“Euroclydon” is what the King James Version calls it. Others have named it “Euraquilo” or “Northeaster.” They were caught for over two weeks in an unrelenting Mediterranean storm. Hurricane like winds moving from every direction made it impossible to guide the ship. Every effort was made to keep from sinking. Valuable cargo was jettisoned. Even the rigging of the ship was thrown away. Day after day there was neither sun nor stars and in the darkness all hope of survival was gone. Only one man on board had absolute confidence in their survival. It was a prison ship and Paul was himself a prisoner, but when all the rest were giving up in despair, he stood before them to declare that he had been given assurance from God. The angel of the Lord promised that not a single one of the two hundred seventy six on board was going to be lost. “Wherefore, sirs, be of good cheer, for I believe God“ (Acts 27:25, emphasis added).
Storms come into every life. Most the time most people enjoy living. There are some whose lives have come to such pain and despondency that they dread living and crave dying. For most, however, life is a cherished thing. Solomon observed that it “is good and comely for one to eat and to drink, and to enjoy the good of all his labor” (Eccl. 5:18). The best life is in living as a Christian. “For he that will love life, and see good days, let him refrain his tongue from evil, and his lips that they speak no guile: Let him eschew evil, and do good; let him seek peace, and ensue it” (I Pet. 3:10f). Yet, even into the happiest and most faithful life troubles come. Regardless of what has been up to now, if we continue for long, there may be troubles more dreadful than we might ever have imagined. David spoke of going “through the valley of the shadow of death.” He meant not just the time of dying, but also anything that brings suffering and sorrow. Job had enjoyed a wonderful life, but then “the thing which I greatly feared is come upon me” (Job 3:25f). This is not to borrow trouble or to dread the future, but to remind that, like David, we need a Shepherd to lead us into whatever dark valleys we are forced to go.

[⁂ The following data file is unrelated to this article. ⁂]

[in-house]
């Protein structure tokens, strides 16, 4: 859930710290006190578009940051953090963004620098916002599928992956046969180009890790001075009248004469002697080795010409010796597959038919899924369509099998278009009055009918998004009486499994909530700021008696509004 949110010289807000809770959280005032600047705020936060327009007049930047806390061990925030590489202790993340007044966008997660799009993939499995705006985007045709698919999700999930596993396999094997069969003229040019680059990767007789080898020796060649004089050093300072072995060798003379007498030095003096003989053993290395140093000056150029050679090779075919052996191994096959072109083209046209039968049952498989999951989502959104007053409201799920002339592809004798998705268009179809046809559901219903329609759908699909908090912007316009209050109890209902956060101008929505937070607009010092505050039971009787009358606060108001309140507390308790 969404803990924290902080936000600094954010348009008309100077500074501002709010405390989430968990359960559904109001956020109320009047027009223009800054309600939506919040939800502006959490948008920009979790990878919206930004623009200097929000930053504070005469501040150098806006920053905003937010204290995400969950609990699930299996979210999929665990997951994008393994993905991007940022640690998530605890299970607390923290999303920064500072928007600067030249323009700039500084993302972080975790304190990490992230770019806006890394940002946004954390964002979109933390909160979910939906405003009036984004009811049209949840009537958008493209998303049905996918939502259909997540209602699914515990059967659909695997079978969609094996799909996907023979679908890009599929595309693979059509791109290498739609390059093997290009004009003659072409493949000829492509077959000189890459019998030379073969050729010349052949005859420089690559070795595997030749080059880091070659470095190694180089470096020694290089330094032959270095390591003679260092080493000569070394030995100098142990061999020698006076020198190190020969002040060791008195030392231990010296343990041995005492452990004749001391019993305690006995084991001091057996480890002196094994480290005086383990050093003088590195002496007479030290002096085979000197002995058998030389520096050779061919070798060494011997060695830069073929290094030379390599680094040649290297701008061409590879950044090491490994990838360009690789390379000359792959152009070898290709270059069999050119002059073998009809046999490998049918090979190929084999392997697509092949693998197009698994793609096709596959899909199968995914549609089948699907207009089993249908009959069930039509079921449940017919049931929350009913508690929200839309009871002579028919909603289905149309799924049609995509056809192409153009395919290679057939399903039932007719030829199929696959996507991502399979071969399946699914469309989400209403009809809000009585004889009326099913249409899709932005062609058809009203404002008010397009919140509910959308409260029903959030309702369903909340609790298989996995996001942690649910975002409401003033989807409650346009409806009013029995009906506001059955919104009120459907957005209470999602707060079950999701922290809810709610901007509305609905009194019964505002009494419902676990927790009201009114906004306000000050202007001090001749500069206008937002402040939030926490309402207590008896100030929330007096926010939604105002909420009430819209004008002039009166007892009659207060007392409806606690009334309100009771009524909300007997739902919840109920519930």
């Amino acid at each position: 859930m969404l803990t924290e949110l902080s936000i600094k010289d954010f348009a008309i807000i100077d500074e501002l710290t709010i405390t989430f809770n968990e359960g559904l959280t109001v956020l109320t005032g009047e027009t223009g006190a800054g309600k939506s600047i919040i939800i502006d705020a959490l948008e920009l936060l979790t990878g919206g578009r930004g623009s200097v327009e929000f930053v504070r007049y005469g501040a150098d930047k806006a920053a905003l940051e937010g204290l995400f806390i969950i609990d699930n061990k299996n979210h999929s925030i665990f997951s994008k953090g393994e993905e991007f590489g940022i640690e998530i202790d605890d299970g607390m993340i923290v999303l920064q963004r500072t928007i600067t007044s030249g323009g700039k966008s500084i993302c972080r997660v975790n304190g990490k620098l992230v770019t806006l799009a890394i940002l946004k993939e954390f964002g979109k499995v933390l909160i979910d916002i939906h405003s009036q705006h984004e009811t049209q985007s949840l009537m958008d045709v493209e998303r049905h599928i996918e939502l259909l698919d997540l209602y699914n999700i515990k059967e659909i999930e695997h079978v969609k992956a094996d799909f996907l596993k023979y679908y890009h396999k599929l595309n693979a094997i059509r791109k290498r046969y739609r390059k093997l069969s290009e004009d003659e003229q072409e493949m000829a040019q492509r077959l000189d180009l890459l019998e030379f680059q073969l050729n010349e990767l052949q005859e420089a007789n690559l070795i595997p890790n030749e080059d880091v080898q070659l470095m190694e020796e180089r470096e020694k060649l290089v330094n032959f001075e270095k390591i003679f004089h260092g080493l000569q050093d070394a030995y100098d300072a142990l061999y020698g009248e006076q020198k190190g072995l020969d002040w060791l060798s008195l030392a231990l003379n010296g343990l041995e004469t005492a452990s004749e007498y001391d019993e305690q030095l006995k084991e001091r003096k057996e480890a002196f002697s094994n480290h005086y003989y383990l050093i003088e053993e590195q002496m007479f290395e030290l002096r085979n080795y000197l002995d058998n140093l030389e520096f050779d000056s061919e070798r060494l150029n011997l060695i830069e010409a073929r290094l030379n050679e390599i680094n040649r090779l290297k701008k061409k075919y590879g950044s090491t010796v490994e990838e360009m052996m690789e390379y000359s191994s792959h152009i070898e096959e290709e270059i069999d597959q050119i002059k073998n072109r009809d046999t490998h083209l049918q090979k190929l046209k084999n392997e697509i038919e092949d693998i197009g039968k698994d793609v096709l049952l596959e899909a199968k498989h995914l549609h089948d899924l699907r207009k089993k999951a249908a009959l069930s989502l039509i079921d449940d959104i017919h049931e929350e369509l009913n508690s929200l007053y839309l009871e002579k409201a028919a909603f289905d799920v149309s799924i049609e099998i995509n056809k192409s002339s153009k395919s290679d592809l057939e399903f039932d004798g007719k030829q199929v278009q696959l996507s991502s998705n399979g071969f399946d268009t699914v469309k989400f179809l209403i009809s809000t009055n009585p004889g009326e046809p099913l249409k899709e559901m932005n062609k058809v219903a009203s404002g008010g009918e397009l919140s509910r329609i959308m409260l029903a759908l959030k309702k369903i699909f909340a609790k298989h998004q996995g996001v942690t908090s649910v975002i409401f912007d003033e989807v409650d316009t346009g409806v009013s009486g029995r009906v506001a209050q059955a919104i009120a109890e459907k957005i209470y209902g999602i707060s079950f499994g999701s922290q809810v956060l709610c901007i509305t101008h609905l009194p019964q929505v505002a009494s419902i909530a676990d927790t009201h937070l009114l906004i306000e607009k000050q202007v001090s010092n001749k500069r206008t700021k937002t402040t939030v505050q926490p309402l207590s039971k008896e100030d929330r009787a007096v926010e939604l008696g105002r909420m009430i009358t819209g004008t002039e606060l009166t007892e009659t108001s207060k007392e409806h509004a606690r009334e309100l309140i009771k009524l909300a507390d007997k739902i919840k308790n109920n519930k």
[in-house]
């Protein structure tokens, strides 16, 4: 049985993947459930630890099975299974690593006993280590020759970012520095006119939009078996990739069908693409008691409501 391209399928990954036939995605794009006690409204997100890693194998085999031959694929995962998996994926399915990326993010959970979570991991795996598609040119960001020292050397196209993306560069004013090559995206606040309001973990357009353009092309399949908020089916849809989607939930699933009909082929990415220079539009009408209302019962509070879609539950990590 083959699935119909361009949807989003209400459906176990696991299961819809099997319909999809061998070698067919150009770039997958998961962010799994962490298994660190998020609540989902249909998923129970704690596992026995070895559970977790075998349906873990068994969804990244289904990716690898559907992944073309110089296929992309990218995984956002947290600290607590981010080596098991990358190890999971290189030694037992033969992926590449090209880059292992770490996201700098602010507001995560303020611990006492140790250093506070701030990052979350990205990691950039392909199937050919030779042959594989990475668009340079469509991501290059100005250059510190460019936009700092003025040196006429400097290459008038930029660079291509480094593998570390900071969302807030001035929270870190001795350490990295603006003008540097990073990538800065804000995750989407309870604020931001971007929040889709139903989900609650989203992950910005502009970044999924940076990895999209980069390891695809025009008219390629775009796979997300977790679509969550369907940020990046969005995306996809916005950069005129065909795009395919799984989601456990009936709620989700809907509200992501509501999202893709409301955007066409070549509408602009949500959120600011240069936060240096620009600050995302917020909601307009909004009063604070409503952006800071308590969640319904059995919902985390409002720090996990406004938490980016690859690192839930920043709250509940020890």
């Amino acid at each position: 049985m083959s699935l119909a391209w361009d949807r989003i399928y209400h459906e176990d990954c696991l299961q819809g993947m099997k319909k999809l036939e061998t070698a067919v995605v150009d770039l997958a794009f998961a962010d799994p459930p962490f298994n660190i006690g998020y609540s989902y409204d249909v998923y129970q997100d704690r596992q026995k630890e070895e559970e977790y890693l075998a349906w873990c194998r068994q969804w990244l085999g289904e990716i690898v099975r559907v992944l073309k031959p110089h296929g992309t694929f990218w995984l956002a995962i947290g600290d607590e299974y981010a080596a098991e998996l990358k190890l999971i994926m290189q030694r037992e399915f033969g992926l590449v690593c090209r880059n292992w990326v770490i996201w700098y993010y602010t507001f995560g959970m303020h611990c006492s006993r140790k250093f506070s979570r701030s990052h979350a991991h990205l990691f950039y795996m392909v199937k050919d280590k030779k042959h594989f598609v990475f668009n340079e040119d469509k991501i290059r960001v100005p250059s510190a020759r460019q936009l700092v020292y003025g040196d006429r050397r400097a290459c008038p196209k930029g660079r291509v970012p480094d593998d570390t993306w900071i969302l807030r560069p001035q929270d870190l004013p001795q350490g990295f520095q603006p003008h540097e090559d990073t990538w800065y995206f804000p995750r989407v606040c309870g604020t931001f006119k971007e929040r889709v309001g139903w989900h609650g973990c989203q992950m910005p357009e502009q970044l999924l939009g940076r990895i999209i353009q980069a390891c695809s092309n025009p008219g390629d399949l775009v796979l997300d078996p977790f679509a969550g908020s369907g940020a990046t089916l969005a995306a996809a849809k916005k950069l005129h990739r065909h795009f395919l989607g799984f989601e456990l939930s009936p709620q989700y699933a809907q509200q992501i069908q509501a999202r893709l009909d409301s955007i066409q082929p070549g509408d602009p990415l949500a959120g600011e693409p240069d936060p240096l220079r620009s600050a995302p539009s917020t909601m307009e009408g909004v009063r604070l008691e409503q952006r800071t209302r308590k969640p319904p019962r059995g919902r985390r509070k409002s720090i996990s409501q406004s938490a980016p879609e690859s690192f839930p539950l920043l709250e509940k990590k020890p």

Suffering is a primary theme of 2 Corinthians. The book opens with the need for comfort. All of humanity has its tribulations. For members of the church in Corinth there were things they would have to endure because they were followers of Christ. When trouble comes even unbelievers might wonder, “Why is this happening to me?” A Christian might ask, “Why do bad things happen to faithful Christians?” By recalling the things he had himself suffered, Paul could assure them of his sympathy and that they are not the only ones who have had to endure adversity. “For we do not want you to be ignorant, brethren, of our trouble which came to us in Asia: that we were burdened beyond measure, above strength, so that we despaired even of life. Yes, we had the sentence of death in ourselves . . .” (2 Cor.1:8f).
One needs only to review his history to know that Paul understood suffering–hardship, exhaustion, beatings, imprisonment, near drowning, being robbed, double crossed, suffering hunger, anxiety, etc. (2 Cor. 11:3-29). The one thing that sustained him through it all can be summed up in the three word affirmation he declared in the midst of that tempest called Euroclydon: “I believe God.”
The God of All Comfort
To the Corinthians, therefore (and to us), he would write that the God he believed in is “the God of all comfort.”
“Blessed be the God and Father of our Lord Jesus Christ, the Father of mercies and God of all comfort, who comforts us in all our tribulation, that we may be able to comfort those who are in any trouble, with the comfort with which we ourselves are comforted by God. For as the sufferings of Christ abound in us, so our consolation also abounds through Christ. Now if we are afflicted, it is for your consolation and salvation, which is effective for enduring the same sufferings which we also suffer. Or if we are comforted, it is for your consolation and salvation. And our hope for you is steadfast, because we know that as you are partakers of the sufferings, so also you will partake of the consolation”(2 Cor. 1:37).